I also loved it when Marvel brought Angela from Spawn into their universe, too. The decade-long legal wranglings that preceded it made it all the more fun, somehow. Same with Marvel retconning Captain America into their world.

    I dunno. Fictional universes and real words tangling like this is weirdly transgressive and exciting. Pass the popcorn!

  10. It’s the third reboot in what, five years? At this point is a joke.  They are not selling comics anymore, they are selling “events”, worthless paper that you “have to buy” to stay current on DCgeekdom.

    I read the article linked above by Shervyn von Hoerl  and if that move is a meta-commentary as the article says, it’s a stupid commentary by shameless people that want to give the “fault” of writing the twenty years of shitty comics they wrote to somebody else, for example the guy who they are ripping off and will not work for DC anyway… shameless and stupid: it was not Alan Moore that wrote years of comics so shitty they have to cancel and reboot every few MONTHS to avoid sales dropping as a stone.

    DC doesn’t seems to know how to do comics, but maybe it’s a more general things: time-warner and DC seems totally unable to grasp the idea that comics are something more that shitty money-grabbing stunts, and if you see this you begin to realize how this can cause this kind of comics, and the kind of movies and TV series they do too. Every one, from the good (few) to the bad to the ugly wants to distance itself from comic book as much as possible.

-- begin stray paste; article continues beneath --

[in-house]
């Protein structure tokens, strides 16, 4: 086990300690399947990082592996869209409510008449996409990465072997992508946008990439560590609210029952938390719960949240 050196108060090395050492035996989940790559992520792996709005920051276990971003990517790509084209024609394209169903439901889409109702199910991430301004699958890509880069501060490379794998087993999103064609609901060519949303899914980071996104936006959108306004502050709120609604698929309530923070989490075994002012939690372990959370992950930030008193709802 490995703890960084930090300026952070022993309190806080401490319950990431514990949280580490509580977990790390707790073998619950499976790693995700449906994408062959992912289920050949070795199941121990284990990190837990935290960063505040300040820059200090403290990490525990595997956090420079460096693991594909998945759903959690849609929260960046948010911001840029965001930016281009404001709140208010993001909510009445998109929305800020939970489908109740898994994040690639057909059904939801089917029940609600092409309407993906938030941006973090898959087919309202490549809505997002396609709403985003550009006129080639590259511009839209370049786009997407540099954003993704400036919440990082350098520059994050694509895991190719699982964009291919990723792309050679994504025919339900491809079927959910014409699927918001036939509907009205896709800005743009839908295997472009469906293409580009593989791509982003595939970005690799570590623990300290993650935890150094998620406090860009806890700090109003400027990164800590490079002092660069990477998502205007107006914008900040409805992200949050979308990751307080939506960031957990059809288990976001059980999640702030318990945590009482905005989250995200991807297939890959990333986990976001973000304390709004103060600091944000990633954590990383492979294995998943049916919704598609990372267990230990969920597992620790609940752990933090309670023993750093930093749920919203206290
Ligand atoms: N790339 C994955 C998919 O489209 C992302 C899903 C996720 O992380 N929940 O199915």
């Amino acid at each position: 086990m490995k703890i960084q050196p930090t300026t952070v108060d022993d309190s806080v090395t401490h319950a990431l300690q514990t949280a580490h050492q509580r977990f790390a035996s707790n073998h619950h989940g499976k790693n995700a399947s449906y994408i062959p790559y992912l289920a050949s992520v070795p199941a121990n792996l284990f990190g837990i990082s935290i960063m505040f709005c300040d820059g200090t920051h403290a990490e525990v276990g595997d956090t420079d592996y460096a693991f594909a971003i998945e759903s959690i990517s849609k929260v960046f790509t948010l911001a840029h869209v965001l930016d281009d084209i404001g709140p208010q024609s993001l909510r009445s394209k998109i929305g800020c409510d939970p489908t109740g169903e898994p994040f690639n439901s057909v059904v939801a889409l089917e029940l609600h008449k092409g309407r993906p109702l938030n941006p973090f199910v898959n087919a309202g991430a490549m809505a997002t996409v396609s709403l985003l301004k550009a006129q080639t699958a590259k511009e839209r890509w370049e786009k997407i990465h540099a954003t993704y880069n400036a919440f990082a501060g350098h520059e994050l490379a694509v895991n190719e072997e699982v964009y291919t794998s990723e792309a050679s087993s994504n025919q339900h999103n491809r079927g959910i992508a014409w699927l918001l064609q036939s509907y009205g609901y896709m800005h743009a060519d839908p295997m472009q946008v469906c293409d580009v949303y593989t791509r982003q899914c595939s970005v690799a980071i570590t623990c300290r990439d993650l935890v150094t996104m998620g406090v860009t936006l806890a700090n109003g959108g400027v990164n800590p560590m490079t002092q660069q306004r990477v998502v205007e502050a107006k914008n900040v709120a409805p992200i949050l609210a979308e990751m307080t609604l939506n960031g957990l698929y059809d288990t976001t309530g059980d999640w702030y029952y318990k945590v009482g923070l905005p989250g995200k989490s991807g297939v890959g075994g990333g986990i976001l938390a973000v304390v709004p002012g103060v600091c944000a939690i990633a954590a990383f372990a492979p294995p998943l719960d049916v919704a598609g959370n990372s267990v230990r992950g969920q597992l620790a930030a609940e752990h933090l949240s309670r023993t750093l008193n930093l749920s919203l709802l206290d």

11. Chris Gardiner I get you. If it were any other property, I’d be indifferent, but Watchmen is unique. Treating those characters like normal superheroes with a “continuity” just seems to miss the point. To have Dr. Manhattan interact with a DC universe character, without irony, says to me the author didn’t understand Watchmen.

    But I may simply be a stickler. DC owns the characters, and they’ve decided long ago to give a middle finger to Moore and make more comics with the they can sell, so why am I surprised. I’m just surprised that no one involved pointed out how artistically clueless this is (or just they were finally shouted down).

  12. Watchmen is unique. Treating those characters like normal superheroes with a “continuity” just seems to miss the point. To have Dr. Manhattan interact with a DC universe character, without irony, says to me the author didn’t understand Watchmen. But I may simply be a stickler. DC owns the characters, and they’ve decided long ago to give a middle finger to Moore and make more comics with the they can sell, so why am I surprised. I’m just surprised that no one involved pointed out how artistically clueless this is (or just they were finally shouted down).]]>

  13. “If it were any other property, I’d be indifferent, but Watchmen is unique.”

    Sure – I disagree on this point, which I think explains our divergent thinking on this. Which is cool! Different strokes.

    But that’s why I don’t think it’s artistically clueless. Rebirth 1 is handled with a huge amount of savvy and awareness.

    Of course there are financial concerns. I’m sure there were people at DC/WB looking at this Watchmen IP they’re sitting on and thinking “how can we use this for $$$”.

    But I don’t think artistry and commercial concerns are diametrically opposed. You can tell Johns isn’t going “Oh Christ look what they’re making me do” when he’s writing this. He’s going “Fuck, yeah!” and has found a really clever core theme to make this story rotate around.